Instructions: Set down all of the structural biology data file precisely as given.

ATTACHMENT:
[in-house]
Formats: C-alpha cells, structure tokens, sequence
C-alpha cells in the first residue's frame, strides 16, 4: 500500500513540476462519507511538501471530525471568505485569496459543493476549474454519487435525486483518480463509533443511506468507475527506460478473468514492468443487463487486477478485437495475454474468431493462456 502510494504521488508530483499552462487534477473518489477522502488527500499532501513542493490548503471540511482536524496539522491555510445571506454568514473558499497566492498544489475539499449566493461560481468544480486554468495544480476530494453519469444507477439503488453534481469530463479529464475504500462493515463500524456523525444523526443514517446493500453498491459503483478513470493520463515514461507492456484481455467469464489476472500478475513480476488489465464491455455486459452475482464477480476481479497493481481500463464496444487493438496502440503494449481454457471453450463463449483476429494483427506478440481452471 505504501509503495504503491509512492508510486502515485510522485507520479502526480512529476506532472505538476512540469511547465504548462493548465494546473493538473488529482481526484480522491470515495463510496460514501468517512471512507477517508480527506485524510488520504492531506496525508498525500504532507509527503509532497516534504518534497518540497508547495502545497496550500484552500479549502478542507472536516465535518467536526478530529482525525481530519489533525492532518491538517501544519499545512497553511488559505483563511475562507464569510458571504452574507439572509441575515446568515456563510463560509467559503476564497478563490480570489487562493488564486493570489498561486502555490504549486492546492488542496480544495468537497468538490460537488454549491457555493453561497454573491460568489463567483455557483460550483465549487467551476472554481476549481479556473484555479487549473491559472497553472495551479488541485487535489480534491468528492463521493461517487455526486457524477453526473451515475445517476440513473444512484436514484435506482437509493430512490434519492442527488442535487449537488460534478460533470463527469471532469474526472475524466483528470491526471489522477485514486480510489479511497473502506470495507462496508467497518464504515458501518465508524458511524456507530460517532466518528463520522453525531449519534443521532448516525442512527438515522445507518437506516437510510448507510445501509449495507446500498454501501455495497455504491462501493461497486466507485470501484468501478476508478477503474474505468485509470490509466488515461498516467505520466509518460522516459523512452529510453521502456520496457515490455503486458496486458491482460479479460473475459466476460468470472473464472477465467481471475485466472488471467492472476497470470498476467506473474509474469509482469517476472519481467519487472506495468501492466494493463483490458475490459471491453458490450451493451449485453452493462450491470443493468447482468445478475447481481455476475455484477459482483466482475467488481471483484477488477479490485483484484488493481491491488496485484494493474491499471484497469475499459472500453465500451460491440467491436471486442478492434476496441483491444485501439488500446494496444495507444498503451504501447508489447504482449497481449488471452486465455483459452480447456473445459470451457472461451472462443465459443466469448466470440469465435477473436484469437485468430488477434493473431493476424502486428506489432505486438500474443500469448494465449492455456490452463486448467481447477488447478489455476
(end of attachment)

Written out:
[in-house]
Formats: C-alpha cells, structure tokens, sequence
C-alpha cells in the first residue's frame, strides 16, 4: 500500500513540476462519507511538501471530525471568505485569496459543493476549474454519487435525486483518480463509533443511506468507475527506460478473468514492468443487463487486477478485437495475454474468431493462456 502510494504521488508530483499552462487534477473518489477522502488527500499532501513542493490548503471540511482536524496539522491555510445571506454568514473558499497566492498544489475539499449566493461560481468544480486554468495544480476530494453519469444507477439503488453534481469530463479529464475504500462493515463500524456523525444523526443514517446493500453498491459503483478513470493520463515514461507492456484481455467469464489476472500478475513480476488489465464491455455486459452475482464477480476481479497493481481500463464496444487493438496502440503494449481454457471453450463463449483476429494483427506478440481452471 505504501509503495504503491509512492508510486502515485510522485507520479502526480512529476506532472505538476512540469511547465504548462493548465494546473493538473488529482481526484480522491470515495463510496460514501468517512471512507477517508480527506485524510488520504492531506496525508498525500504532507509527503509532497516534504518534497518540497508547495502545497496550500484552500479549502478542507472536516465535518467536526478530529482525525481530519489533525492532518491538517501544519499545512497553511488559505483563511475562507464569510458571504452574507439572509441575515446568515456563510463560509467559503476564497478563490480570489487562493488564486493570489498561486502555490504549486492546492488542496480544495468537497468538490460537488454549491457555493453561497454573491460568489463567483455557483460550483465549487467551476472554481476549481479556473484555479487549473491559472497553472495551479488541485487535489480534491468528492463521493461517487455526486457524477453526473451515475445517476440513473444512484436514484435506482437509493430512490434519492442527488442535487449537488460534478460533470463527469471532469474526472475524466483528470491526471489522477485514486480510489479511497473502506470495507462496508467497518464504515458501518465508524458511524456507530460517532466518528463520522453525531449519534443521532448516525442512527438515522445507518437506516437510510448507510445501509449495507446500498454501501455495497455504491462501493461497486466507485470501484468501478476508478477503474474505468485509470490509466488515461498516467505520466509518460522516459523512452529510453521502456520496457515490455503486458496486458491482460479479460473475459466476460468470472473464472477465467481471475485466472488471467492472476497470470498476467506473474509474469509482469517476472519481467519487472506495468501492466494493463483490458475490459471491453458490450451493451449485453452493462450491470443493468447482468445478475447481481455476475455484477459482483466482475467488481471483484477488477479490485483484484488493481491491488496485484494493474491499471484497469475499459472500453465500451460491440467491436471486442478492434476496441483491444485501439488500446494496444495507444498503451504501447508489447504482449497481449488471452486465455483459452480447456473445459470451457472461451472462443465459443466469448466470440469465435477473436484469437485468430488477434493473431493476424502486428506489432505486438500474443500469448494465449492455456490452463486448467481447477488447478489455476